For Paresh Dave
Apr 9 (Reuters) – Facebook users may not be aware of jobs for which they are qualified because the company’s tools can disproportionately target certain ads to a particular genre “beyond what can be legally justified. “University researchers said in a study published Friday.
According to the study, in one of three examples that yielded similar results, Facebook targeted an advertisement for an Instacart home delivery job to a largely female audience and a Domino’s Pizza delivery job advertisement to a male audience.
Instacart has primarily female drivers and Domino’s has a majority of male deliverers, according to a study by researchers from the University of Southern California.
In contrast, Microsoft Corp’s LinkedIn showed the job ad for delivery jobs at Domino’s to the same proportion of women as the Instacart ad.
“Facebook ad delivery may result in bias in job ad delivery by gender beyond what can be legally justified by potential differences in qualifications,” the study said. The finding reinforces the argument that Facebook’s algorithms may violate US anti-discrimination laws, he added.
Facebook spokesman Joe Osborne said the company gives “a lot of signals to try to serve ads to the people who are most interested in them, but we understand the concerns raised in the report.”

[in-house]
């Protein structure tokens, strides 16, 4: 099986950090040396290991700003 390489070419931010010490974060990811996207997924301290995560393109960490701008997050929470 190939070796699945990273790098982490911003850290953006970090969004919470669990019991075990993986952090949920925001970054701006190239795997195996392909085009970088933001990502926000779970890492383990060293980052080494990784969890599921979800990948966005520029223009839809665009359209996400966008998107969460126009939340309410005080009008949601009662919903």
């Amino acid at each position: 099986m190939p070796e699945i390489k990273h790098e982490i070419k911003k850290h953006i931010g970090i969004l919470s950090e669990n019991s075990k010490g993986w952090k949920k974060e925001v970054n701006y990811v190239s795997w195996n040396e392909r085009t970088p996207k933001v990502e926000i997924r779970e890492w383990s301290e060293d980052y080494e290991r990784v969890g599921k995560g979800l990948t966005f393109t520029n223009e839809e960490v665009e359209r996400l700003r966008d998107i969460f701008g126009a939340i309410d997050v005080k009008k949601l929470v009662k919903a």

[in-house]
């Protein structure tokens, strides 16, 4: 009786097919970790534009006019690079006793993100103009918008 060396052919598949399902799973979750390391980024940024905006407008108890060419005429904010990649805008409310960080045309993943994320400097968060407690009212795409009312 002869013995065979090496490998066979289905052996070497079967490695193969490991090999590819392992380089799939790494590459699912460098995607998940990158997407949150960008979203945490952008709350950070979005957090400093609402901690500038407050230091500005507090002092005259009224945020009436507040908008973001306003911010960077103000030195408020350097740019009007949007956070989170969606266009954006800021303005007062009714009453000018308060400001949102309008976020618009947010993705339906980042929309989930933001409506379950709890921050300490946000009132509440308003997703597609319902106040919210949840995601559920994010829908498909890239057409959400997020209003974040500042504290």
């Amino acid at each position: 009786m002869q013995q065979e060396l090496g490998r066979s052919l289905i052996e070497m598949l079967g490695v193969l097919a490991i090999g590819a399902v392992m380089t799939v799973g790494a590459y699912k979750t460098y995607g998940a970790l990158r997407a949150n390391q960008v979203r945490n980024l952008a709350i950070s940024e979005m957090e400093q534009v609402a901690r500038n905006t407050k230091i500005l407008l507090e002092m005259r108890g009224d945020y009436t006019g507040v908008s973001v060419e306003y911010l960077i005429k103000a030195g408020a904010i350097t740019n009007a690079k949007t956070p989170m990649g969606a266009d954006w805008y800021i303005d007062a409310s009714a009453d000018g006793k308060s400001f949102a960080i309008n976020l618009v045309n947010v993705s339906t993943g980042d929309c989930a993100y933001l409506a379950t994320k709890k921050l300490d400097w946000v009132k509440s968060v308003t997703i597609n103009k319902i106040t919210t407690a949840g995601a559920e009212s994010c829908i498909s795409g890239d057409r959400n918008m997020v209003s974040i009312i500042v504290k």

In the face of lawsuits and investigations by regulators on discrimination through ad targeting, Facebook has tightened controls to prevent customers from excluding some groups from viewing job, housing and other ads.
But researchers remain concerned about bias in artificial intelligence (AI) software when choosing which users see an ad. Facebook and LinkedIn said they study its artificial intelligence for what the tech industry calls “fairness.”
LinkedIn Vice President of Engineering Ashvin Kannan said the study results “align with our own internal review of our job posting ecosystem.”
(Reporting by Paresh Dave; Edited in Spanish by Ricardo Figueroa)